The trail extends nearly 200 kilometres from Windsor to Fort Erie with sections following Highway 3 through Wainfleet and Port Colborne. Hikers will enjoy the natural and scenic attractions of the Carolinian forests.
The Talbot Trail is an historically significant overland route completed in the 1820s in Ontario, Canada, near the north shore of Lake Erie. The building of the route was overseen by Colonel Thomas Talbot. It was originally a corduroy road which eventually became Highway 3 and several modern county and regional roadways. Its original intent was to provide a continuous land route for settlers and military personnel between the Niagara region and Amherstburg, aiding in the development of the Talbot Settlement.
The route begins in Windsor and travels northeast through Leamington, Wheatley, Blenheim and St. Thomas. East of Aylmer, it leaves Highway 3 and follows County Road 38 (Heritage Line) proceeding through the village ofStraffordville. It continues to Courtland, where it rejoins Highway 3. The route proceeds east along Highway 3 through Delhi,Simcoe, Jarvis and Cayuga. At Dunnville, the route splits from Highway 3 and follows County Road 3 (Lakeshore Road) through the tiny communities of Stromness, Lowbanks, Long Beach and Camelot Beach, before rejoining Highway 3 near Wainfleet. It proceeds east along Highway 3, terminating at the Niagara River in Fort Erie.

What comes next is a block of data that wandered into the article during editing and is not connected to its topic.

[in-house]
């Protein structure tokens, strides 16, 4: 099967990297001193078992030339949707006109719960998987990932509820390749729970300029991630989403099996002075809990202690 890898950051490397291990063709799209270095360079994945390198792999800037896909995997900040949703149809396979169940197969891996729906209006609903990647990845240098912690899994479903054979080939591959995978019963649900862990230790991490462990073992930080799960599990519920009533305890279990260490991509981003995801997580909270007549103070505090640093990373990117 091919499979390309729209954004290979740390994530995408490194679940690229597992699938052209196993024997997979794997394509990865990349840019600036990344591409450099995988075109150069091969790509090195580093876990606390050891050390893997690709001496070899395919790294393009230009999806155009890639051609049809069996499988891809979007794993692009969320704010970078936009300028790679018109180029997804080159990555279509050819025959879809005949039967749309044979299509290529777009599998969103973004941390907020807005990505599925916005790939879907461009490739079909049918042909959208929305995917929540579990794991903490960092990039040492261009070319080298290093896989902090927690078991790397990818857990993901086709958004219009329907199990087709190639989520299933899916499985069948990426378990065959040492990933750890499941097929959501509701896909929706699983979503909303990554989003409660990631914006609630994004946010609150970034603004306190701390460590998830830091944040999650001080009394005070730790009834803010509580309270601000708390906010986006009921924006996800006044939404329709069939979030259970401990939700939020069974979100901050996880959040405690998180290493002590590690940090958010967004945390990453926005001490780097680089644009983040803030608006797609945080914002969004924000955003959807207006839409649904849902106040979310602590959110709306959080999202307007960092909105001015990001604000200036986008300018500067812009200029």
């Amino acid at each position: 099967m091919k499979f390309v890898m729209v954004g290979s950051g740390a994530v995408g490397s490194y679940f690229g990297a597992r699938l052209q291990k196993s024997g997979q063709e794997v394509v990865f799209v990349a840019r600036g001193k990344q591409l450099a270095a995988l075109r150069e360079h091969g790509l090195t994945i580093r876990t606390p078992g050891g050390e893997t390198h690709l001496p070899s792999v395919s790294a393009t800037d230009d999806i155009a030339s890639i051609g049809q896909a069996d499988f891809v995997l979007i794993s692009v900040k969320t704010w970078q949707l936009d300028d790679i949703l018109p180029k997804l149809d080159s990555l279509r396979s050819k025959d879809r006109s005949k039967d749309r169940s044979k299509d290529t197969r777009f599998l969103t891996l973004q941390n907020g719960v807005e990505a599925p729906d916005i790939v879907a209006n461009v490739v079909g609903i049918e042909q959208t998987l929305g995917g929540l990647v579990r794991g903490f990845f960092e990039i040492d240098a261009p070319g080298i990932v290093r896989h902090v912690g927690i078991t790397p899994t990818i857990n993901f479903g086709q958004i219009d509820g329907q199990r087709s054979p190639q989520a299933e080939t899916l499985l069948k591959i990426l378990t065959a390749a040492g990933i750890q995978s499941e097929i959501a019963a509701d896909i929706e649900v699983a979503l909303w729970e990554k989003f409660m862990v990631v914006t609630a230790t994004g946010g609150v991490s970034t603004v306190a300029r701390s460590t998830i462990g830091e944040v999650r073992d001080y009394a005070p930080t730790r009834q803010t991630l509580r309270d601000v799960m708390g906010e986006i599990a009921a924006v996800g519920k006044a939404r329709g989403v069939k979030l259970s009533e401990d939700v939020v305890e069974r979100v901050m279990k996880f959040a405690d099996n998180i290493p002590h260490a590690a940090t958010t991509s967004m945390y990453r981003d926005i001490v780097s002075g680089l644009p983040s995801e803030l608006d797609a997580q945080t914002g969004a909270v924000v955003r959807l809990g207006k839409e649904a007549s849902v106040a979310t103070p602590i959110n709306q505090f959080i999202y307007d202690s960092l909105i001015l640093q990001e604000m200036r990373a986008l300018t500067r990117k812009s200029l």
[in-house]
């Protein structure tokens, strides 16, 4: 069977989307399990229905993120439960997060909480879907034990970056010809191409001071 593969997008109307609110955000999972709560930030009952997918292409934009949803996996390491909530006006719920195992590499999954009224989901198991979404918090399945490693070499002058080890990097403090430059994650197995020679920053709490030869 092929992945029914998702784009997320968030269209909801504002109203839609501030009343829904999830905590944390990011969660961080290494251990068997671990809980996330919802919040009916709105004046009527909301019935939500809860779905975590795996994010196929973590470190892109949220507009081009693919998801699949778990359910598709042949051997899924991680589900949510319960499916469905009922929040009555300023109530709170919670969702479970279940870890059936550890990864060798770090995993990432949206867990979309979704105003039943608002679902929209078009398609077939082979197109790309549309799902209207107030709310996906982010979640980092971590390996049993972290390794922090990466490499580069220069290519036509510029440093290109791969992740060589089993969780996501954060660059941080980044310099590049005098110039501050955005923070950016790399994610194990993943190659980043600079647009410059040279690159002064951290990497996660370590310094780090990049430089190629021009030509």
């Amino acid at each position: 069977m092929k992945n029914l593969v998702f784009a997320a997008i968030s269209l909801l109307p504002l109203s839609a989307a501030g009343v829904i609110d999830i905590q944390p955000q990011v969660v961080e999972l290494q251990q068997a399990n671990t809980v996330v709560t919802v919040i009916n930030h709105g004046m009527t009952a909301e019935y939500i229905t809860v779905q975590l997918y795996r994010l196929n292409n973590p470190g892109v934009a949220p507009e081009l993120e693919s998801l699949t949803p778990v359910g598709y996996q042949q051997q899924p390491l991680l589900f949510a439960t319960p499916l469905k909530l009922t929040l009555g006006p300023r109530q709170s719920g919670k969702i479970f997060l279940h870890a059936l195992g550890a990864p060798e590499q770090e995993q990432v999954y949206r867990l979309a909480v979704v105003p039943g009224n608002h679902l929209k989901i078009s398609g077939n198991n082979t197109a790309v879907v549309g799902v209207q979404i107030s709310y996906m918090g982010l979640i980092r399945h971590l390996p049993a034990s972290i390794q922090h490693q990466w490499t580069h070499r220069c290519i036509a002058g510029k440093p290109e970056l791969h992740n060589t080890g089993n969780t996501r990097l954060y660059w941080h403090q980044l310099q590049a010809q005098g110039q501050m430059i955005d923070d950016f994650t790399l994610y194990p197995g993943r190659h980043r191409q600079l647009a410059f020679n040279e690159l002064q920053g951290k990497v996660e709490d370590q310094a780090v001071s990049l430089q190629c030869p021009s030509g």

The actual 19th century settlement road began in Amherstburg and ended in Canborough, north of Dunnville, where existing settlement roads provided a route to Fort Erie and Niagara Falls.
Information provided by the Regional Municipality of Niagara and Wikipedia websites.
Please visit Cycle Ontario for more information on the Talbot Trail
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